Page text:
Lisa Owen

Did you know one of the world’s largest urban parks is right on Rio De Janeiro’s doorstep? Neither did I until I paid a visit to the vibrant city and discovered there’s more to Rio than meets the eye. This South American destination is blessed with natural beauty not far from the highrise buildings and traffic jams, and a great way to see Rio and leave the crowds behind is on foot. 

Brazil Rio Coastline

There are a number of outdoor adventure outfits that offers full day guided hikes through some of the beautiful natural areas around the city. Most companies have English speaking guides. Expect to pay between £34 and £46 for tours depending on the length of the hike.

Tijuca National Park

For outdoor lovers, your first stop in Rio should be Tijuca National Park. The national park covers an area of 3200 hectares and can be seen from various points around Rio. It’s classed as one of the world’s largest urban parks. The national park was once home to a coffee plantation, was close to destruction through deforestation, but was regenerated in the 1900s to protect the city’s water supply.

I was lucky to get a tour all to myself of the Tijuca National Park with Jungle Me Tours – which meant time to ask questions about Rio and learn about the area’s natural assets. I went on the Tijuca Express Hike which takes you through part of the national park to the top of the Pedra Bonita mountain. Here you’ll get panoramic views over Rio’s beaches, the Pedra Da Gavea monolith – and on a good day – see the paragliders and hang gliders launch and soar above the treetops. You’re also likely to spot capuchin monkeys during the hike.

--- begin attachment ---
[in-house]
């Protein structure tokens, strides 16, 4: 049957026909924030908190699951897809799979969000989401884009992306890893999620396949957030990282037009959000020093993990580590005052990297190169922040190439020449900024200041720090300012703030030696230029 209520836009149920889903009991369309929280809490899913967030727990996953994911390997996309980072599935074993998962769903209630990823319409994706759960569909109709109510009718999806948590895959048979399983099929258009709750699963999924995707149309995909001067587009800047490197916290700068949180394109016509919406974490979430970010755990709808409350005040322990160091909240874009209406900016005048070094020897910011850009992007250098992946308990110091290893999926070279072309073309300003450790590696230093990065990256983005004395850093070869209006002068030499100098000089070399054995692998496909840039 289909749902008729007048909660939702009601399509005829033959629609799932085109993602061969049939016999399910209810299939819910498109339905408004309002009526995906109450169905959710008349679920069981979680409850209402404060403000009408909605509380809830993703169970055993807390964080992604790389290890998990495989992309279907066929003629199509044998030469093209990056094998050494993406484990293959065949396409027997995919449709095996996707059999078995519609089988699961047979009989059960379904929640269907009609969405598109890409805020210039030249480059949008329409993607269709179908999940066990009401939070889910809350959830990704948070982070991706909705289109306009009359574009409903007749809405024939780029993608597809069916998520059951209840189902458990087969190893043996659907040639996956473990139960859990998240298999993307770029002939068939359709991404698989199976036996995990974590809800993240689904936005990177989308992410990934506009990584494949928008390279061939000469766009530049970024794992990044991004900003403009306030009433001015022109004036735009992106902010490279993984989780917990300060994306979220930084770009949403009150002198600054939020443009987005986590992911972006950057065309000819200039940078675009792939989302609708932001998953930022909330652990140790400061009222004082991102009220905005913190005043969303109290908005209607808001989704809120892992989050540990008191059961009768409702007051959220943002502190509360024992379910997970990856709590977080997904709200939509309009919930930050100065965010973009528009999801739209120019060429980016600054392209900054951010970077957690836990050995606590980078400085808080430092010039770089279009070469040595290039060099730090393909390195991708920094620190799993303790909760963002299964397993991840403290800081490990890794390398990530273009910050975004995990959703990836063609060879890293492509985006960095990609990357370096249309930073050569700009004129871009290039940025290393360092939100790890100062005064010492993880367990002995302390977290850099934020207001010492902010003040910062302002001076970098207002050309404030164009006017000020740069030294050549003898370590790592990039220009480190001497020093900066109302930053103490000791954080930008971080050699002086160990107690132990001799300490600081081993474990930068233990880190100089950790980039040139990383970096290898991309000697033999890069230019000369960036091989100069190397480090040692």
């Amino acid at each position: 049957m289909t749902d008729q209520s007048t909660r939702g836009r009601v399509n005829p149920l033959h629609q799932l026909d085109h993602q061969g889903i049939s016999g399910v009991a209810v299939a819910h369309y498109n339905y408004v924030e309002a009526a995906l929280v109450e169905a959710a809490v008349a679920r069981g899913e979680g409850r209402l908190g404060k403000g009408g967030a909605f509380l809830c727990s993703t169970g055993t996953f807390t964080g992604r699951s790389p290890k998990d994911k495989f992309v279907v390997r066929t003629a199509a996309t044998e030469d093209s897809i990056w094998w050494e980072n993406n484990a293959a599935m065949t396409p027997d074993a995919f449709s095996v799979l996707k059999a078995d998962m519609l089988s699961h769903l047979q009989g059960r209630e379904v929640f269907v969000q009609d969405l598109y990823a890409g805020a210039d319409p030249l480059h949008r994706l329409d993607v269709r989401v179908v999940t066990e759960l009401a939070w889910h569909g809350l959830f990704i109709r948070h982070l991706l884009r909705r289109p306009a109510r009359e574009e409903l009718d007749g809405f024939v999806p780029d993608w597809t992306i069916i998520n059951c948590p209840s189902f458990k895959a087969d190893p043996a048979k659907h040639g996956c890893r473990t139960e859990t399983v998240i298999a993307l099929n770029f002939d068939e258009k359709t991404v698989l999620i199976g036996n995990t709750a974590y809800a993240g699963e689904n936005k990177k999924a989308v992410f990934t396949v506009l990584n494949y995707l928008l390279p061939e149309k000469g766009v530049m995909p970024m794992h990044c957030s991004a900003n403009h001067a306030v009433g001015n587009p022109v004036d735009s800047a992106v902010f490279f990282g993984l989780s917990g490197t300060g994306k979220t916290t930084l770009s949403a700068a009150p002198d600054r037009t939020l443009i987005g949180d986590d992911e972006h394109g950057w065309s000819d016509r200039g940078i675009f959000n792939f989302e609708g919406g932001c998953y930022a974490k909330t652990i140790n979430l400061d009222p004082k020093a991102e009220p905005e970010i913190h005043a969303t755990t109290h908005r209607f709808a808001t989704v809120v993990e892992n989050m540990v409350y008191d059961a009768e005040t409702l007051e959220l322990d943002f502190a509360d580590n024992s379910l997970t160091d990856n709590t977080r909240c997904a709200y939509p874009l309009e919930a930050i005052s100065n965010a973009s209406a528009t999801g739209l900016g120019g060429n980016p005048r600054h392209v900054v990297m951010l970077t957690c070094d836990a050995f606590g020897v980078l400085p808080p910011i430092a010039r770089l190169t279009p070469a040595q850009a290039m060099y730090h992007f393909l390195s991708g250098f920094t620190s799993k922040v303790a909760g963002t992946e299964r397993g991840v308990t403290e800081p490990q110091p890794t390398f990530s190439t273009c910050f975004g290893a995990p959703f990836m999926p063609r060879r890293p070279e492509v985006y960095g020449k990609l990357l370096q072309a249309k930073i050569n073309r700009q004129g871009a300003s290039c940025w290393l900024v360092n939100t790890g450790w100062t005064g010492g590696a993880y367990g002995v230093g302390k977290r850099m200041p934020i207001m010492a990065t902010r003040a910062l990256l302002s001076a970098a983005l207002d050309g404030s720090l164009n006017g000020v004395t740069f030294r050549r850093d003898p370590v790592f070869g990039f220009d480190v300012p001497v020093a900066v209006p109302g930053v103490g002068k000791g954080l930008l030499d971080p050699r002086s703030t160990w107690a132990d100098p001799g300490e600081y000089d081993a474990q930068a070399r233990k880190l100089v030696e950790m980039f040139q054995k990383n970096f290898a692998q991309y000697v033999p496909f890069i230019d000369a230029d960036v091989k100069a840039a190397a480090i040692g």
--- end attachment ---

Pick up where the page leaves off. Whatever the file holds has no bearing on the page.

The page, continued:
It’s about a 45 minute walk through the forest to the viewpoint. You take your chances with the weather up here though with a combination of cloud and haze a regular occurrence over the city.

Tijuca Brazil

You can also check out the view from the pagoda-style gazebo at the Vista Chinese outlook. Jungle Me Tours also offers a four hour hike through the Tijuca Tropical Rainforest to see ruins, caves and waterfalls.

Part of the Tijuca National Park is Corcovado Mountain – and taking pride of place at the summit is the Christ the Redeemer statue. The 38 metre iconic statue was completed in 1931 to commemorate the 100th anniversary of Brazilian Independence.

Jesus Statue Brazil

There are two ways to reach the statue. I went with a guide that I’d hired for the day to show me around the key areas of Rio, and we reached the statue by parking at the Largo do Machado lookout on the mountain and then taking a shuttle up the rest of the way. You can also do this way if you take a taxi up. The other way up is via a 20 minute tram ride from the station on Rua Cosme Velho. This option needs to be pre-booked online where you’ll need to pick a date and time.

Once you reach the statue, marvel at its construction then check out the view below of the mountains, beaches and national parks. The platform around the statue is small so try and get there early to avoid the crowds. You’ve also got a better chance of getting a clear view earlier in the day as clouds tend to creep in over the mountains as the day wears on. About halfway down the mountain is another viewpoint at a helicopter landing area. This viewpoint looks down to Sugarloaf Mountain. This is a particularly good stop if cloud at the top prevented you from seeing the view.